Sound: Instrumental track

Why it’s worth watching: I didn’t even know any footage existed of this famous crash, but here it is, shot from the grandstands at about 1,000 feet. It shows "T.V. Tom's" mount light up and go over at real speed and in slow motion, parts and pieces flying everywhere in the aftermath, followed not only by some of the still images snapped by Sadler, who was at the finish line, but additional photos taken from farther downtrack on both sides of the track. Ivo, whose only injury was a scratch to his chin while unbuckling his helmet, was his ever-quotable self. "All of a sudden the car took a sharp turn --a drastic, instant move. We were at the lights anyway, so I backed out of it and turned the wheels to recover. But she didn't recover. She kept right on coming around. I figured at that time, 'Well, I'm gonna go over.' I've got a deathly fear of rolling a race car, especially at those speeds. When she got to about a 45-degree angle, I figured that was it, I had bought the farm, the big casino. I didn't wanna see it happen, so I closed my eyes flat out of stark, dead fear. And missed the whole show. The car took this one tumble, and there was this terrible crack like someone hit me in the back with a 2x4, ya know what I mean? At one time, down around 120, I thought I was upside-down, so I opened my eyes and could see that starting-line tower going away from 'em 'cause I was going backwards, and sure enough, I was upside down so I closed my eyes again."


Title: Vintage Dragsters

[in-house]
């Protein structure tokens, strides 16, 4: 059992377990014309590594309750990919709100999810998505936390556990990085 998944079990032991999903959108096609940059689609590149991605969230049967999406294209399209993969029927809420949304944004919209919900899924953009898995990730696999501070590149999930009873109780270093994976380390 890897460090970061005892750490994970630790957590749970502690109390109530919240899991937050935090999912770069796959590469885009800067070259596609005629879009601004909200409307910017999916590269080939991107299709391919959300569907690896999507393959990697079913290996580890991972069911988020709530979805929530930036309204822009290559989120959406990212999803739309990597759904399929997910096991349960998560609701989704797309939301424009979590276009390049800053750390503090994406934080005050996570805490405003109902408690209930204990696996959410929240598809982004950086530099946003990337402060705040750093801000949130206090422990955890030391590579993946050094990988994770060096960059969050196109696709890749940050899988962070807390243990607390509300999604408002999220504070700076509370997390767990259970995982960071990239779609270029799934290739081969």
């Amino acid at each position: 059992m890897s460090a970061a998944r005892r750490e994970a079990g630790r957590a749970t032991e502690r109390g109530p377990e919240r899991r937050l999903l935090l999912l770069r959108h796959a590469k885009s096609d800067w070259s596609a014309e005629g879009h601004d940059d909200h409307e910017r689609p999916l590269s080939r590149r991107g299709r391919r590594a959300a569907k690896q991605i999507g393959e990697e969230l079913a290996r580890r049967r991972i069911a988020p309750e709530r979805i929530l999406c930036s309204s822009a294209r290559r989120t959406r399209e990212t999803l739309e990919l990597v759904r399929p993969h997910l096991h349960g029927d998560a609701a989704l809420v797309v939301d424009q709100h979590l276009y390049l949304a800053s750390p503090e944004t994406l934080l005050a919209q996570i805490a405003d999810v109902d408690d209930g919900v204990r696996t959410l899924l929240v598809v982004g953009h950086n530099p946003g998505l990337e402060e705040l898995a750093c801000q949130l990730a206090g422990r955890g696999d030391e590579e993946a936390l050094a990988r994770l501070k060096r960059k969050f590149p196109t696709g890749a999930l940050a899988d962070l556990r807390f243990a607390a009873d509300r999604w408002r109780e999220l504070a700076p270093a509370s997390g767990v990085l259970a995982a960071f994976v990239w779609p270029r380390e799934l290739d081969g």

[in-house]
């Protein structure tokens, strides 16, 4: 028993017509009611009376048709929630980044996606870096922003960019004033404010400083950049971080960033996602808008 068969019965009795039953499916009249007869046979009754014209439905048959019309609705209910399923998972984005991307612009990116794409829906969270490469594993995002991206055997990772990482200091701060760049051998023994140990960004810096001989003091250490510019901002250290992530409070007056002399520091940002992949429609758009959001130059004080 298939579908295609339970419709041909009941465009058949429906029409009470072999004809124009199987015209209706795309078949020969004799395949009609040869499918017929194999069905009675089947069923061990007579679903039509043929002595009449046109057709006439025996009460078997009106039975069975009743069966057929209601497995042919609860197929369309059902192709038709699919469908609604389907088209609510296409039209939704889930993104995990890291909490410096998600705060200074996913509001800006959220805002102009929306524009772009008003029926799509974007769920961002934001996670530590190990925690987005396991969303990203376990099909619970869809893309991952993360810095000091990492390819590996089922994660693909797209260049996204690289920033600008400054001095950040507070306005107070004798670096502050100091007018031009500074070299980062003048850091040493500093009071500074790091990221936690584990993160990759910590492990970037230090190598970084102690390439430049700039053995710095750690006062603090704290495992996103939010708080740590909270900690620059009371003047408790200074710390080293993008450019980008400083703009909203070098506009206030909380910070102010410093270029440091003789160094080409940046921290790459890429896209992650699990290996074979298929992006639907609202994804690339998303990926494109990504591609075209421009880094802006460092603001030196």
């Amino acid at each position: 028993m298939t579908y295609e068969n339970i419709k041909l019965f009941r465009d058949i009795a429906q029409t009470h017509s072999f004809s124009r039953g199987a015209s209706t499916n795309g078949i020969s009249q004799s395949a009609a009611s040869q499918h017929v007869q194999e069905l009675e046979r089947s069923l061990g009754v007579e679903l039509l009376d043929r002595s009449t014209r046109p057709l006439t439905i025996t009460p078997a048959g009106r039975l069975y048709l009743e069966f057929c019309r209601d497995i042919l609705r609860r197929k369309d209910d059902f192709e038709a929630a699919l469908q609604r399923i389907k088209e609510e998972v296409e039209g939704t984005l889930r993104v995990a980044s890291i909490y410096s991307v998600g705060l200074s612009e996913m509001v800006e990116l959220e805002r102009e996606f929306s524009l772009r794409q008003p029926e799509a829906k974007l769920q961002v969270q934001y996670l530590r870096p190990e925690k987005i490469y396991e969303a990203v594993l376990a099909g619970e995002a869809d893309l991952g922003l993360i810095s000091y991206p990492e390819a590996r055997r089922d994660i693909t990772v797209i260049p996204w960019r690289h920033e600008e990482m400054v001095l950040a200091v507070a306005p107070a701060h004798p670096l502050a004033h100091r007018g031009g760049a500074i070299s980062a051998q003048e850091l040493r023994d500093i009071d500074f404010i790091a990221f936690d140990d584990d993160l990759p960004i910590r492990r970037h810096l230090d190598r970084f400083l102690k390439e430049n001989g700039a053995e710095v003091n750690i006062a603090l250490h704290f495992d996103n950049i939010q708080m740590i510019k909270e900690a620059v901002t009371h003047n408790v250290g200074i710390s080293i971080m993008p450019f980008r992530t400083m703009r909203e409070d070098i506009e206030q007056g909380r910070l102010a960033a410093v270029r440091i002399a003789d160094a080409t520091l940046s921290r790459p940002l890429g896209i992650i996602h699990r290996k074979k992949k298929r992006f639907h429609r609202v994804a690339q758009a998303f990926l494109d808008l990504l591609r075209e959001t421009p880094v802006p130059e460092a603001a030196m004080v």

Duration: 2:24

Background: Vintage footage of the 1963 Smokers Fuel & Gas Championships in Bakersfield, professionally produced; source unknown

Footage quality: Average

Sound: Voice-over, engine sounds

Why it’s worth watching: The footage isn't great, a little grainy and dark at times, but they're all here -- Don Garlits, Tommy Ivo, the Freight Train, Don Prudhomme (in the then-red Greer-Black Prudhomme dragster), Tom McEwen, eventual winner Art Malone – at one of the era's premier events. The footage is largely shot from the finish line looking back with a fair zoom, but you get to see several of the famous battles wire to wire: McEwen-Adams frustrating "Big Daddy," a squirrelly Prudhomme against Malone, Gordon Collett winning Top Gas, and, of course, the Top Fuel final, won by Malone over McEwen on a holeshot, 8.33 to 8.31.


Title: Indianapolis Nationals 1960-1969 PT1

Duration: 9:25

Background: Home movies shot throughout nearly a decade of Indy racing. The original 8mm films were first converted to VHS and then DVD, which hurts the quality

Footage quality: Poor to average

Sound: None

Why it’s worth watching: Lots of staging-lane and pit-area shots of cars throughout the years, including the dual-engine cars of Eddie Hill – the infamous car that dug up the starting line with its dual rear slicks – and the Dragmaster Two Thing. The initial race footage, shot from the stands near the starting line, is limited to poor views of launches, but the action gets cracking around the 2:40 mark when the camera is moved downtrack to film entire runs. You get to see a nice panoramic view of the Indy facility back in the day – a pretty spartan affair except for the DA starting-line tower – and some full-speed runs. The footage suffers from its third-generation nature – inconsistent lighting, sprocket-jump, vignetting at the corners, and dust artifacts (one monster Texas-shaped piece appears at the top left of the image at the 2:40 mark and is there for the duration) – but it's still cool to see the A/Gas Supercharged cars like Stone-Woods-Cook and Jack Chrisman in the infamous Sachs & Son Comet – the forerunner of the Funny Car class -- run down the vaunted IRP quarter-mile. Part 2, which clocks in just shy of 10 minutes, features more Top Fuelers and better camera work (i.e., cars can be seen more clearly). Watching both parts, you can watch IRP grow – more stands, the Hurst crossover bridge, the addition of guardrails, etc. – which is pretty cool. Not a lot creativity – hey, they're home movies -- and would have been awesome with sound, but still a priceless slice of Indy history.